Yuriko Terada* and Yoshiaki Furuhata
Department of Thoracic Surgery, Japanese Red Cross Medical Center, Tokyo, Japan
Received Date: May 04, 2016; Accepted Date: May 10, 2017; Published Date: May 12, 2017
Citation: Terada Y, Furuhata Y. The Right Middle and the Inferior Pulmonary Vein Forming a Common Trunk. Med Case Rep, 2017, 3:3. DOI: 10.21767/2471-8041.100058
We herein report a rare surgical case of the right middle lobe vein draining into the inferior pulmonary vein. The anatomical abnormalities in pulmonary veins can have a serious impact on complications during pulmonary surgery. Surgeons must be aware of any variation in the pulmonary vessels, and preoperative assessment of pulmonary venous anomalies is important during pulmonary surgery.
Lung cancer; Pulmonary vein; Anatomical anomaly; Common trunk
RMV: Right Middle Lobe Vein; IPV: Inferior Pulmonary Vein; CT: Computed Tomography
We herein report a rare surgical case of the right middle lobe vein (RMV) draining into the inferior pulmonary vein (IPV). A 49-year-old woman was incidentally found to have a 15 mm pure ground glass nodule in the right lower lobe on chest computed tomography (CT). Primary lung cancer with a clinical stage of T1aN0M0 stage IA was suspected. Thoracoscopic right lower wedge resection was performed, followed by right lower lobectomy and lymph node dissection. During surgery, it was observed that the RMV emptied into the inferior pulmonary vein (Figure 1).
After the anterior part of the major fissure was divided, we carefully ligated and divided the inferior pulmonary vein using a vascular stapling device without injuring the middle pulmonary vein. Pathological examination of the resected specimen resulted in a diagnosis of T1aN1M0 stage IIB adenocarcinoma. Retrospectively, variation of the middle lobe vein drainage was evident on chest CT (Figure 2).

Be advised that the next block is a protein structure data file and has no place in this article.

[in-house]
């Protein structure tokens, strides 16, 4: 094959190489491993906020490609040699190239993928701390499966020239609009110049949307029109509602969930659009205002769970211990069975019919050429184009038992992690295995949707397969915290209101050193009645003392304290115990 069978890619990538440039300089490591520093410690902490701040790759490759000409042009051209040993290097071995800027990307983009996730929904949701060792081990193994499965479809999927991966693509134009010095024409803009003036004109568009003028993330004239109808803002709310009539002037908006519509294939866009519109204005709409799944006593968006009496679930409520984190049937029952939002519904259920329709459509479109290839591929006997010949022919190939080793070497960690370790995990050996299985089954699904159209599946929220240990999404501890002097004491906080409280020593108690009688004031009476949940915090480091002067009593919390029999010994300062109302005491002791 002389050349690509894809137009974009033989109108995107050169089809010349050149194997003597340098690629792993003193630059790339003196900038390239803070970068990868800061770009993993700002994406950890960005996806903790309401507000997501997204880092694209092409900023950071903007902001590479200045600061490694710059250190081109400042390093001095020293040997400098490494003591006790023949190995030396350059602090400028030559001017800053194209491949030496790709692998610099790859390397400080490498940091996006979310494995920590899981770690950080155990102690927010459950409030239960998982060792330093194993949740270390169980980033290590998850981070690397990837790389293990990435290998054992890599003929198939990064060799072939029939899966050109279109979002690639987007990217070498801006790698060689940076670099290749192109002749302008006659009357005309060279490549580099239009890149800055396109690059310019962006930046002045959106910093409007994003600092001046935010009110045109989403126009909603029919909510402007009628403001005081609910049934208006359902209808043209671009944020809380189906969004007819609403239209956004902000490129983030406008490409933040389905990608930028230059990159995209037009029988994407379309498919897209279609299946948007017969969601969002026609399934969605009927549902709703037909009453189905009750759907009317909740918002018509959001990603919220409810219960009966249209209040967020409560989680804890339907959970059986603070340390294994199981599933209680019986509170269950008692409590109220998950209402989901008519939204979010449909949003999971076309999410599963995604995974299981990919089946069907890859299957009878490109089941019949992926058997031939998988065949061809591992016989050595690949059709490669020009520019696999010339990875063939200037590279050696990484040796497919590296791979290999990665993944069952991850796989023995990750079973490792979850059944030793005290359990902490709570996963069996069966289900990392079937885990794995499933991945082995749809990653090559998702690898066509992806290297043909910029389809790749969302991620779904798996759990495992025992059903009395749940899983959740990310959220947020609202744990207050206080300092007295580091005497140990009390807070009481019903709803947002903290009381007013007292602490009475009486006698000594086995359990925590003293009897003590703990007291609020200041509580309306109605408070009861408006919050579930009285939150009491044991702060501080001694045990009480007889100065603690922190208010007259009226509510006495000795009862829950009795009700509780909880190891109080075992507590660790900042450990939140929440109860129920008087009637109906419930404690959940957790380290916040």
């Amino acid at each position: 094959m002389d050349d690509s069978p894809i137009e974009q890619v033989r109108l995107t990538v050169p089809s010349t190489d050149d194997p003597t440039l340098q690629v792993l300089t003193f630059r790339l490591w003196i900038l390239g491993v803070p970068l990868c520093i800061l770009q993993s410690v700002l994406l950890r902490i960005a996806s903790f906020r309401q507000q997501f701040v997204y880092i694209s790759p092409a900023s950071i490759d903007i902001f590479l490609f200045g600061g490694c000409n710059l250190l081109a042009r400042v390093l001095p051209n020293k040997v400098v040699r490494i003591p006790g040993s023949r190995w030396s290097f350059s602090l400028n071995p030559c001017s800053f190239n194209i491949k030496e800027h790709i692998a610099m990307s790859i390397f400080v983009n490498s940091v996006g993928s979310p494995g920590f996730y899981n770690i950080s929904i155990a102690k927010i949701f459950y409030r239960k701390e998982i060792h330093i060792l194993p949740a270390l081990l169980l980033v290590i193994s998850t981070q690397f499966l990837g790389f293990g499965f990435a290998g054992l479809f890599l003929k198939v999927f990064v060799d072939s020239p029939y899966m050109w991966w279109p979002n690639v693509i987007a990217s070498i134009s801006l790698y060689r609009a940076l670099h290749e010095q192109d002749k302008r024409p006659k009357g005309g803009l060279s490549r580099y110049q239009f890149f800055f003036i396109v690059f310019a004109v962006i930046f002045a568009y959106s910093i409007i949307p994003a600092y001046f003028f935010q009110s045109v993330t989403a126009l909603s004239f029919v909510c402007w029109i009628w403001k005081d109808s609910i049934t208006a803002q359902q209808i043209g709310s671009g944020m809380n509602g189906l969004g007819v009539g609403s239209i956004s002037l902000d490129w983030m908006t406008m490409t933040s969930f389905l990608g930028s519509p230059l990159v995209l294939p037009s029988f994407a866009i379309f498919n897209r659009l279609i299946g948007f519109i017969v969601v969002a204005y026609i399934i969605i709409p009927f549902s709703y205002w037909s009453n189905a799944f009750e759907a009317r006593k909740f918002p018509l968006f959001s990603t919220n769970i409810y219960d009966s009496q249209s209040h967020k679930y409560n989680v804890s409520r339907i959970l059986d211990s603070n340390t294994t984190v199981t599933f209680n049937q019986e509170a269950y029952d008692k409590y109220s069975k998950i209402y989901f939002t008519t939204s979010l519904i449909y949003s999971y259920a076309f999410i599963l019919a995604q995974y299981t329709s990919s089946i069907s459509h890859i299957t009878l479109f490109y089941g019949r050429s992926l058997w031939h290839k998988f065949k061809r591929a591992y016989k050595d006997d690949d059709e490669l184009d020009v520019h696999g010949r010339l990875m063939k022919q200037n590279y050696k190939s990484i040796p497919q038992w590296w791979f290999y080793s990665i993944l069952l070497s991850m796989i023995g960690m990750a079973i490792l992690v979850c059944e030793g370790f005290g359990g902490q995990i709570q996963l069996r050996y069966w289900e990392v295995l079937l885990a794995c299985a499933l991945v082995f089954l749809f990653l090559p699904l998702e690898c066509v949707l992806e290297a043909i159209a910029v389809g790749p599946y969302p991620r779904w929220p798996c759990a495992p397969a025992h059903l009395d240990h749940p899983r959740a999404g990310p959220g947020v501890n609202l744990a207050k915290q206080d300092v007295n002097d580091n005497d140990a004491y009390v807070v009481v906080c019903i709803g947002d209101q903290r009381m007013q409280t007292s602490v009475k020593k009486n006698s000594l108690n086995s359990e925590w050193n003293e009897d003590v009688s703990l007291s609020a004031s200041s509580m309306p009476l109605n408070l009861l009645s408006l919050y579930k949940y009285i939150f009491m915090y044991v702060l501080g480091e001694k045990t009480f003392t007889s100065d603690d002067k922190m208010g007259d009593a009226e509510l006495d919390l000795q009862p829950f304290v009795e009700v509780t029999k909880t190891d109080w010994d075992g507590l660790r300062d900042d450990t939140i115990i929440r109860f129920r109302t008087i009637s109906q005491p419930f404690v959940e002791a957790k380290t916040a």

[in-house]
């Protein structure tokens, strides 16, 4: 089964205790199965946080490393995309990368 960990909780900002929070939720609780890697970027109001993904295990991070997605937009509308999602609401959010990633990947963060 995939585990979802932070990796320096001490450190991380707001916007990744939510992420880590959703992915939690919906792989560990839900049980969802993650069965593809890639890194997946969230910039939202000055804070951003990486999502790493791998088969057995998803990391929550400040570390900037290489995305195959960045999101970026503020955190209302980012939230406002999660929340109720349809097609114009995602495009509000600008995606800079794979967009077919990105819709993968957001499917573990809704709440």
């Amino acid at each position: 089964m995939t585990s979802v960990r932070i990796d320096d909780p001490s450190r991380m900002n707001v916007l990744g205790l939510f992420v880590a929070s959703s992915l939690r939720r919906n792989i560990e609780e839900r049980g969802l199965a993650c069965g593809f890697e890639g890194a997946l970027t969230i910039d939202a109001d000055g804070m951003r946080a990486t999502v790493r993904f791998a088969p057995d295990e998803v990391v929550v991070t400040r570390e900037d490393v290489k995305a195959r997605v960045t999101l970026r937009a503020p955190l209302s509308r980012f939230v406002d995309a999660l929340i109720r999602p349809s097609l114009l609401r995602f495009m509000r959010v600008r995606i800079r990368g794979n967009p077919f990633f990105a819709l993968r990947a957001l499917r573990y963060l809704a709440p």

Normally, the middle lobe vein unites to form the superior pulmonary vein, whereas in this case, the right middle lobe vein drained into the inferior pulmonary vein. Variations of pulmonary veins have been reported [1,2]. If these abnormalities are not considered, life-threatening complications such as uncontrolled bleeding, severe lung edema, or a greater extent of lung resection than expected may occur [3,4]. The efficacy of preoperative assessment of pulmonary vessels has been reported using three-dimensional CT for better understanding of the anatomical structure .
We highlight that surgeons must be aware of any variation in the pulmonary vessels, and preoperative assessment of pulmonary venous anomalies is important during pulmonary surgery, especially lobectomy.